Psydoc was a wise, wonderful man. I miss him. Psydoc, if you’re reading this, please move back from the Yukon!

This is my first official post for National Invisible Chronic Illness Awareness Week (NICIAW). Today, I wanted to write about my reality: invisible chronic illnesses that are psychiatric.

First, some background. I have chronic depression and anxiety. Scientists have discovered that once a person has had one cycle of clinical depression, that person is more likely to have another cycle. The more cycles one has, the more likely it is that one will have more.

I cannot tell you how many cycles I’ve been through. I do know that since my breakdown in 2000, I have relapsed every year at least once. Some relapses are mild, but others are quite severe. None have been as severe as my breakdown in January of 2000 (thank the universe or whatever’s out there!), and I’ve heard many times in treatment that once we start treatment, we can never be in the same place again because we know more than we did at that time.

I’ve done many different kinds of therapy, the most helpful of which have been Cognitive Behavioural Therapy (CBT) and regular old talk therapy. I’ve done group therapy, which was important at the time, but I’d prefer not to have to go through it again. I’ve had psychiatrists and therapists, psychiatric nurses and occupational therapists. The important thing is to find the thing that works for you, with the “therapeutic person” that you have a connection with. As far as I know in Canada, psychiatrists mostly just prescribe medications, and don’t do a letyot of therapy. That means that a patient has to have some other variety of therapeutic person in order to do therapy. I firmly believe in the importance of therapy in the treatment of mental illness.

However, I also believe in the importance of medication. Depression can be caused by life circumstances; usually, this is the kind of depression that goes away with time, as those circumstances change. But depression is also caused by brain chemistry, and often medication is vital to changing that brain chemistry. I take more pills than I’ll list here, but I do know that I will always take an anti-depressant, for the rest of my life. My brain just doesn’t work as well without it.

And as far as anxiety goes, I believe the same thing: therapy is critical, and medication can be a lifesaver.

You can’t tell by looking at me that I have chronic depression and anxiety. Part of that is because I’ve probably had clinical depression since high school, if not earlier, and I developed a Mask. My Mask is one of competence, confidence, and capability. I have had literally YEARS of practice at appearing to be well (or at least okay and functioning) when I was in fact far from it. One of the phrases I particularly like is “hiding in plain sight”, which I read in someone’s blog. (Forgive me, lady blogger, I thought I’d bookmarked the post where you said that, but I apparently didn’t, and I can’t find it again. If you’re reading this, please let me know!)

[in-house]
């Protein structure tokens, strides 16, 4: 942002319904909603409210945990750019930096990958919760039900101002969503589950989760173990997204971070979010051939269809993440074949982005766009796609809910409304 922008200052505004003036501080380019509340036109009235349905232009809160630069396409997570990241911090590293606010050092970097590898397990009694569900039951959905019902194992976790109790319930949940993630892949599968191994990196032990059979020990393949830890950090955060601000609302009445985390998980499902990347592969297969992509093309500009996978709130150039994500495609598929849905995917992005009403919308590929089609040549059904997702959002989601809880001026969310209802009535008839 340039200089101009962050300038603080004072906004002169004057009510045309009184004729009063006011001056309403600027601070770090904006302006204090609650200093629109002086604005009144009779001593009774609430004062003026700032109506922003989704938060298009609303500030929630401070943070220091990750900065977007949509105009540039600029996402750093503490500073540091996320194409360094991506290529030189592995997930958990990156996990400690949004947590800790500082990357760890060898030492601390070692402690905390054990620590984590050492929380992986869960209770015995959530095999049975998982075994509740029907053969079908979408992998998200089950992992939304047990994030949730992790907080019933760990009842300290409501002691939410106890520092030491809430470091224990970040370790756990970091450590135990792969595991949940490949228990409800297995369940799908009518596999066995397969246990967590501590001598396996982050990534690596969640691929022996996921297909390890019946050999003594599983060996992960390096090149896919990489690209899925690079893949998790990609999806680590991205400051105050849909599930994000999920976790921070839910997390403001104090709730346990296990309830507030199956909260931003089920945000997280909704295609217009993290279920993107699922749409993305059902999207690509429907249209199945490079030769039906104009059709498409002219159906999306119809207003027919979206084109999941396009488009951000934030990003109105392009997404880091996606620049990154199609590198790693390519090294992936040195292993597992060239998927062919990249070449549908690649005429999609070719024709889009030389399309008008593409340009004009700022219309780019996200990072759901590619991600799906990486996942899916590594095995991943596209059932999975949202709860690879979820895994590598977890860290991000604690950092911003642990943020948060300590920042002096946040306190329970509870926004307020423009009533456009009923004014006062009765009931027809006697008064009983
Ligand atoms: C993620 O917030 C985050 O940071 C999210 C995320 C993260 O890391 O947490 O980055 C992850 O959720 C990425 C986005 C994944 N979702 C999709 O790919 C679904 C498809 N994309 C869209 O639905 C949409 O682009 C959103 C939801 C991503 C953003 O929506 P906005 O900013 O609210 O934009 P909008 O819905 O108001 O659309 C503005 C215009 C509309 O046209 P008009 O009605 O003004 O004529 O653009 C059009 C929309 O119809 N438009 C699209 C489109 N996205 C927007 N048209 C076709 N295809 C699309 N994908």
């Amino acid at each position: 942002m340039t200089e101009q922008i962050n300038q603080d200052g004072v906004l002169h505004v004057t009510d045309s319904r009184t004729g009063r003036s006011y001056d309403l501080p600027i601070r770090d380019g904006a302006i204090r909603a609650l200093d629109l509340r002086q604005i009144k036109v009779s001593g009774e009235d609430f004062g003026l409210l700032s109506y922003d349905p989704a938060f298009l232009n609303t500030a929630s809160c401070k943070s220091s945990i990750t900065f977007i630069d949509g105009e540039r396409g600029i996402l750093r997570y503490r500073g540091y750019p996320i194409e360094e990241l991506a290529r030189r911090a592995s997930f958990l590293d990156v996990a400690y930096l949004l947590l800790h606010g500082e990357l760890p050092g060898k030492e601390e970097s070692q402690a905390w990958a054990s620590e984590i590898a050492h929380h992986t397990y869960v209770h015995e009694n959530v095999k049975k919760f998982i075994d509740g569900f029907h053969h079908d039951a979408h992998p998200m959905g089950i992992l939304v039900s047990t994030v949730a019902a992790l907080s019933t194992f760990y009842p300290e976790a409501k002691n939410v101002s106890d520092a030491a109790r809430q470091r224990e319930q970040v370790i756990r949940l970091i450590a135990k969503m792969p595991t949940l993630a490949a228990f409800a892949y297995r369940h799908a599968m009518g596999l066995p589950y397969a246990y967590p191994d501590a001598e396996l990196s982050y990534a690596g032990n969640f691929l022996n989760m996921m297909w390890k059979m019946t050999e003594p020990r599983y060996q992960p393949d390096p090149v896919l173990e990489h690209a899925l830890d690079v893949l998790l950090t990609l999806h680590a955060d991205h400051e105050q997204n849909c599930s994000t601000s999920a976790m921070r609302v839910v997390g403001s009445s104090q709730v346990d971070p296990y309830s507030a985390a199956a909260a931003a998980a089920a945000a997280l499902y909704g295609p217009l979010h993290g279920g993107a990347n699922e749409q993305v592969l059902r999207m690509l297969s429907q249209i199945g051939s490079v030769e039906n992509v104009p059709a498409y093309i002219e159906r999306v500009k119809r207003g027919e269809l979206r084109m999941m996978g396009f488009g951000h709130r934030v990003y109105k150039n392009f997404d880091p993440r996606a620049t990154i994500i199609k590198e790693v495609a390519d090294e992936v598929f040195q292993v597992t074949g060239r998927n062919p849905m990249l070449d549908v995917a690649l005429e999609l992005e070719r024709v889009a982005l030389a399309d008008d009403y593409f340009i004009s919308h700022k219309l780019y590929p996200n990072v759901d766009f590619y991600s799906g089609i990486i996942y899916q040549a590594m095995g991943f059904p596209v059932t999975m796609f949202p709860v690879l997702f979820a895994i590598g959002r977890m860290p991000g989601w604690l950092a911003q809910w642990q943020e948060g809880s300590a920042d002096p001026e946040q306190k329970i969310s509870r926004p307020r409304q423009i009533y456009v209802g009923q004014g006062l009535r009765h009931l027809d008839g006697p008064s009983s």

One of the negative outcomes of having this kind of Mask is that it’s like a default position for me. I can assume my Mask in all but the most severe and dire relapses. This is hard for people to square with the idea that I am disabled and debilitated by my illnesses.

The Mask won’t stay on forever, though. It is a limited time coping mechanism. (And not a very good one, at that. I do not recommend it.) I can keep it up for a while, but after a couple of hours of smiling and nodding and seeming to be very capable, I will go home, collapse, and quite often cry for hours. And then I will be out of it for days.

When my anxiety is really high, the Mask slips somewhat. As I am writing this, I just received an email from an SPCA colleague of mine. We have our annual Walk for the Animals on Saturday the 13th, and I am in charge of the registration process and all of the money. This is Year Three of the challenge, and I haven’t been very happy with the way it’s worked either of the past two years. So my anxiety level is really high, and it obviously came through in the email I sent to her asking if she’d gather some materials for the booth at which she is working that day. Her response began, “Linds, relax a little.” I know I’m bad when my Mask doesn’t even work over email.

I’ll talk a bit more about the Mask in my next NICIAW post, which will be called Stigma and Scepticism.